Including probate avoidance tools and strategies in your estate plan is always wise. There are several reasons why avoiding probate should be an estate planning goal, including the cost of probating an estate. To encourage you to incorporate probate avoidance strategies in your estate plan, a Phoenix probate lawyer at Morris Hall PLLC explains Arizona probate fees.
Most people leave behind an estate when they die that consists of all assets, both tangible and intangible, owned by the decedent at the time of death. Probate is the legal process by which those assets are identified, located, valued, and eventually distributed to the intended beneficiaries and/or legal heirs of the estate. Creditors of your estate are also entitled to be notified of your death and allowed to file claims against your estate during probate. Likewise, if someone who has the legal standing to do so believes that the Last Will and Testament submitted for probate is invalid, that individual can challenge the Will by initiating a Will contest that must be resolved before assets can be passed down to heirs and/or beneficiaries.
The costs involved in probating an estate can vary greatly depending on several factors, such as the value and complexity of the estate assets, the skills and abilities of the Executor or Personal Representative (the person administering the estate), and whether the estate becomes involved in litigation. Nevertheless, it helps to understand some of the possible fees involved in probating an estate so you can better understand why avoiding probate should be one of your estate planning goals. Common probate fees include:
- Court fees. Simply filing the petition to initiate the probate process will require payment of a fee. In Phoenix, initiating probate typically involves payment of a $279 probate fee. Additional fees involved in the probate of an estate may range from $30 to $400.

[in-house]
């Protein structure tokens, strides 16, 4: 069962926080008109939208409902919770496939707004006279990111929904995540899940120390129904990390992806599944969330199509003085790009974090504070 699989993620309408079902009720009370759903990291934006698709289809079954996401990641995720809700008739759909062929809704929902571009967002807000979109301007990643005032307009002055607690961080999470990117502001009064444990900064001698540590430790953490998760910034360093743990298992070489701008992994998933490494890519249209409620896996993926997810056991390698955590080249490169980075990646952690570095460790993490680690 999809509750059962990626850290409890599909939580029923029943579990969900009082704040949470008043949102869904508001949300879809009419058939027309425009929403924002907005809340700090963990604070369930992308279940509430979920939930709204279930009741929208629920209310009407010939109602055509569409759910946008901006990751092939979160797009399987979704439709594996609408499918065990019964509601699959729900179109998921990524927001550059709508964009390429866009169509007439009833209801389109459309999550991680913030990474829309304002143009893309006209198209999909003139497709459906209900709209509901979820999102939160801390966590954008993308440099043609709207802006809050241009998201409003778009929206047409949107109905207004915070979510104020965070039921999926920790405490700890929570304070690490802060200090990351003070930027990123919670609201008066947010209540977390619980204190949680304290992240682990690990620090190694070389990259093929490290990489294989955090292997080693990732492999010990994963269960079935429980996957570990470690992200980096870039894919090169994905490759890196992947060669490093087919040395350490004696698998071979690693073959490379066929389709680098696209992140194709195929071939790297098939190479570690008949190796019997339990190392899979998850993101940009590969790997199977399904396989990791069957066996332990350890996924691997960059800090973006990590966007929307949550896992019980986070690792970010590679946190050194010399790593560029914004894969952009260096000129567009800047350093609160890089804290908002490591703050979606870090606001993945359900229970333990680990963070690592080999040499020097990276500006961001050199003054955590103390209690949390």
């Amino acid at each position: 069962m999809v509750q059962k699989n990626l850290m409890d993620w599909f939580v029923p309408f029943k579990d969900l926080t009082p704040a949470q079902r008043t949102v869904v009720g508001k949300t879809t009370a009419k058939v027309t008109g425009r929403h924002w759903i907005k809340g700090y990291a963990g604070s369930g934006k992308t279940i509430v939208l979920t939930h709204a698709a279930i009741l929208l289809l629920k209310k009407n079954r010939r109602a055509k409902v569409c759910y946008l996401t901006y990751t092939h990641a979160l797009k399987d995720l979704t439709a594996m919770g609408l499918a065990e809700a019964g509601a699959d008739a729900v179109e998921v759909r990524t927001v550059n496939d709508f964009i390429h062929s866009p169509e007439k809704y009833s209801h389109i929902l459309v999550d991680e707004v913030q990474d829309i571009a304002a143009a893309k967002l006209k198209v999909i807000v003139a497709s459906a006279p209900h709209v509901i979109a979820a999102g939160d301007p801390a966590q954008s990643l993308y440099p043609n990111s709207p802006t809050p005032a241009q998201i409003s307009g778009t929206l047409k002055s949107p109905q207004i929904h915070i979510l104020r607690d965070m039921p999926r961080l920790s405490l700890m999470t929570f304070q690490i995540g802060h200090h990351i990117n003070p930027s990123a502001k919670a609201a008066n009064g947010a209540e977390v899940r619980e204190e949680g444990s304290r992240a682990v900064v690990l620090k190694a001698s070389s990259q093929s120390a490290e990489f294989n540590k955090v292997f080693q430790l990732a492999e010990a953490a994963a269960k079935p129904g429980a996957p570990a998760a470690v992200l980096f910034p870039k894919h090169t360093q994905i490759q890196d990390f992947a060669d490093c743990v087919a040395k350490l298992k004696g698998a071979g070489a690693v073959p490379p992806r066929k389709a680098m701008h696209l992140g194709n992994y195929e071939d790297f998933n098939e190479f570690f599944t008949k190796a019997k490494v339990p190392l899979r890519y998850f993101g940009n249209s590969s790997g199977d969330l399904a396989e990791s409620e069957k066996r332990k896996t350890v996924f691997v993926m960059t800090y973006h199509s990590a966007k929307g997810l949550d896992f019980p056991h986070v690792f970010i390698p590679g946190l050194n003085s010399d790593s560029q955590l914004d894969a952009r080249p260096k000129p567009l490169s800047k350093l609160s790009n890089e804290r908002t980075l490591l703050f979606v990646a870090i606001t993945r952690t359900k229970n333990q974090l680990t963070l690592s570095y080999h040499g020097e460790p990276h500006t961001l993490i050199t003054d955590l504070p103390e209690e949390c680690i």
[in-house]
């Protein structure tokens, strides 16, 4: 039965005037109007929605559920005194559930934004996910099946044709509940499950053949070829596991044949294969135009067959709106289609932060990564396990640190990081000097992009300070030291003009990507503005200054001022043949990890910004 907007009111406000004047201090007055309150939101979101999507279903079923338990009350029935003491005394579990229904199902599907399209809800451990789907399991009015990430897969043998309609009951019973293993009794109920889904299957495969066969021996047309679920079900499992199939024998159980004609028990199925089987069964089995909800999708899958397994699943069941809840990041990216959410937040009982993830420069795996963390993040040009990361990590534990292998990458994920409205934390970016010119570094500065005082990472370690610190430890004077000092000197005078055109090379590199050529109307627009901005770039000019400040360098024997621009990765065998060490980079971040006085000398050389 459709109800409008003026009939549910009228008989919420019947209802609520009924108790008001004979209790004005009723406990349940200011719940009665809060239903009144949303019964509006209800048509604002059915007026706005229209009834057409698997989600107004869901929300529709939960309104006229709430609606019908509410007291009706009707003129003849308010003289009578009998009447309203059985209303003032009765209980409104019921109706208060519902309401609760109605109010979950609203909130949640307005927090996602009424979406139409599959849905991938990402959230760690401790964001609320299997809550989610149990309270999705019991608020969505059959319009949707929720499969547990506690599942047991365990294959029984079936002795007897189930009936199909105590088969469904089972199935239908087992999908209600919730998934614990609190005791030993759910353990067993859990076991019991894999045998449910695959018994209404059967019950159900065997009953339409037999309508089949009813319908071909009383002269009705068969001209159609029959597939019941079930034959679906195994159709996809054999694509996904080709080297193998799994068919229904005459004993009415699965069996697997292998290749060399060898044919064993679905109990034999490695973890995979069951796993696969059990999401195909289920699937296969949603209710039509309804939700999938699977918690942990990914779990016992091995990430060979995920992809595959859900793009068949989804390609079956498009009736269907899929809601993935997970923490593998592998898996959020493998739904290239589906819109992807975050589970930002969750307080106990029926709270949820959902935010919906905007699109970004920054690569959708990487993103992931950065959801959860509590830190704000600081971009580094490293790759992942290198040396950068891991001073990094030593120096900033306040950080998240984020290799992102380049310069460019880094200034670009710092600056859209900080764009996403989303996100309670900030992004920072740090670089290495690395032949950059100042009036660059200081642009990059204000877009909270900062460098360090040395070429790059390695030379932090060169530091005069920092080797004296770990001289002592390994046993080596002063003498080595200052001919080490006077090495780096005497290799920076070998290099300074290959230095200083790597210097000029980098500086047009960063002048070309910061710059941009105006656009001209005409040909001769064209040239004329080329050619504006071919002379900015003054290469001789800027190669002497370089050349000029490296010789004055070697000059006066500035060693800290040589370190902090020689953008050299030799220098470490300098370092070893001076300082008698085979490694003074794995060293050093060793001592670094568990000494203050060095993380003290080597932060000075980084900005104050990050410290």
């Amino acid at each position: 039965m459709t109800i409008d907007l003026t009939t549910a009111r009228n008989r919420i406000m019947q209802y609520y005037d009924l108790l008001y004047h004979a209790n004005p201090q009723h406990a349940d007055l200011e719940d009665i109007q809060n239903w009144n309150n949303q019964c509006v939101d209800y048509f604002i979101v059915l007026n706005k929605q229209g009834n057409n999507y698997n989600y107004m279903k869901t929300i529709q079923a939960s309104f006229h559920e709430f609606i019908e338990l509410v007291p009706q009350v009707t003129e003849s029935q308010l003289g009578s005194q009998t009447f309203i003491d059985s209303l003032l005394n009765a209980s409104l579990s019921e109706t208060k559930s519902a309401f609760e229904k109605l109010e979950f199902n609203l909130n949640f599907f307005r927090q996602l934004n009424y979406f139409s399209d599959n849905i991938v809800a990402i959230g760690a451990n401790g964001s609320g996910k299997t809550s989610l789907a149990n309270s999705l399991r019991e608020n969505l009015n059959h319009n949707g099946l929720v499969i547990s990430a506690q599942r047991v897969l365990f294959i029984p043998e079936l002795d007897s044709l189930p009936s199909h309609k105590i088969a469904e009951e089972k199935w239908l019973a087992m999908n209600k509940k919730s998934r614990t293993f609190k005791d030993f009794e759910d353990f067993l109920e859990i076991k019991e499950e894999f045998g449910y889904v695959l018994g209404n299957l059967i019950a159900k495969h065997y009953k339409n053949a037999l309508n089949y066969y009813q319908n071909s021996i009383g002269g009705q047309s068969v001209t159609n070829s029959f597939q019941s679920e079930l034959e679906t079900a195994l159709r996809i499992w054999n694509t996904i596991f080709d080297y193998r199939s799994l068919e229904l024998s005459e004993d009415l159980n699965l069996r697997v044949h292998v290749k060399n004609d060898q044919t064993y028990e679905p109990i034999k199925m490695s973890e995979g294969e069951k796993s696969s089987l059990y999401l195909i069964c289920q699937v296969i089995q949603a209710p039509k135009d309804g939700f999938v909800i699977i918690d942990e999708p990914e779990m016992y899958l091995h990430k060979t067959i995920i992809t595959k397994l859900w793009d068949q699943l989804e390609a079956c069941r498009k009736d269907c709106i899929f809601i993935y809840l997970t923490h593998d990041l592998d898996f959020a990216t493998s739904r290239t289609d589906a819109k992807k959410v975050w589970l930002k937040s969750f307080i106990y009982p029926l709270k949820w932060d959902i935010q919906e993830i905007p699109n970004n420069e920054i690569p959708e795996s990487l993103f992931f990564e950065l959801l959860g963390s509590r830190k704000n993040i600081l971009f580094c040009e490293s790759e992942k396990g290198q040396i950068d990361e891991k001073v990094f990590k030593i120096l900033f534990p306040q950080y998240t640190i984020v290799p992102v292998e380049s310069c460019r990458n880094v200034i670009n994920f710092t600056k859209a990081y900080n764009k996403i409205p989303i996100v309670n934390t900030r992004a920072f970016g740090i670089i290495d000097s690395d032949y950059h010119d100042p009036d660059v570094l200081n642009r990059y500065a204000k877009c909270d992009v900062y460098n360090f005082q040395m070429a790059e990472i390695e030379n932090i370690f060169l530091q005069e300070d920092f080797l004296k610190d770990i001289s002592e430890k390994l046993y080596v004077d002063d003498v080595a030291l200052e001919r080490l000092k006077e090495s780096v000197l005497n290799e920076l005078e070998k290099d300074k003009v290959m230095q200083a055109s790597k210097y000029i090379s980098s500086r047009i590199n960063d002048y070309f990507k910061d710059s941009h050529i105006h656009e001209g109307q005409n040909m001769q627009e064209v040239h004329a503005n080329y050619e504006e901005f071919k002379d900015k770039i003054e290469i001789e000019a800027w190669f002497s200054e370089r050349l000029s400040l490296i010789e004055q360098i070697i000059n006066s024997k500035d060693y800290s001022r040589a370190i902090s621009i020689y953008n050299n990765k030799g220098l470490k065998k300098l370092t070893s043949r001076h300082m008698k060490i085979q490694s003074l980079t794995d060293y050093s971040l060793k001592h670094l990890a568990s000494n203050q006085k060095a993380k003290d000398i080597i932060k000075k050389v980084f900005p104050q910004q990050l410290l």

- Executor/Personal Representative fees. The person who oversees the administration of an estate, either the Executor appointed in a Will, or someone appointed in an intestate estate, is entitled to a reasonable fee for their services. The amount of that fee will depend on how long it takes to probate the estate as well as how complex the probate process is.
- Appraisal and other professional costs. If any of the estate assets need to be appraised (something that often happens), the estate may need to pay professional appraisal fees. Other professionals may also need to be paid.
- Accountant fees. If the estate assets are valuable and/or complex, it may be necessary to hire a professional accountant which means the estate will incur accountant fees.
- Maintenance costs. While probate is going on, probate assets must be secured and maintained. Those expenses may be relatively minor if the assets are things such as bank and investment accounts; however, they could add up if the assets involved are things such as real property or a business.
- Attorney fees. If the Executor/PR retains a probate attorney to help probate the estate, that attorney is entitled to a reasonable fee for his/her services. If the probate becomes complicated or is involved in litigation, those fees can be significant.
- Litigation fees. If someone contests the Will, or a creditor challenges a denial of a claim, the estate will become involved in litigation. The costs involved in litigation can be significant.
Contact a Phoenix Probate Lawyer
For more information, please join us for an upcoming FREE seminar. If you have additional questions or concerns about Arizona probate or Arizona probate fees, contact one of our experienced Phoenix probate lawyers at Morris Hall PLLC by calling 888-222-1328 to schedule your free consultation today.
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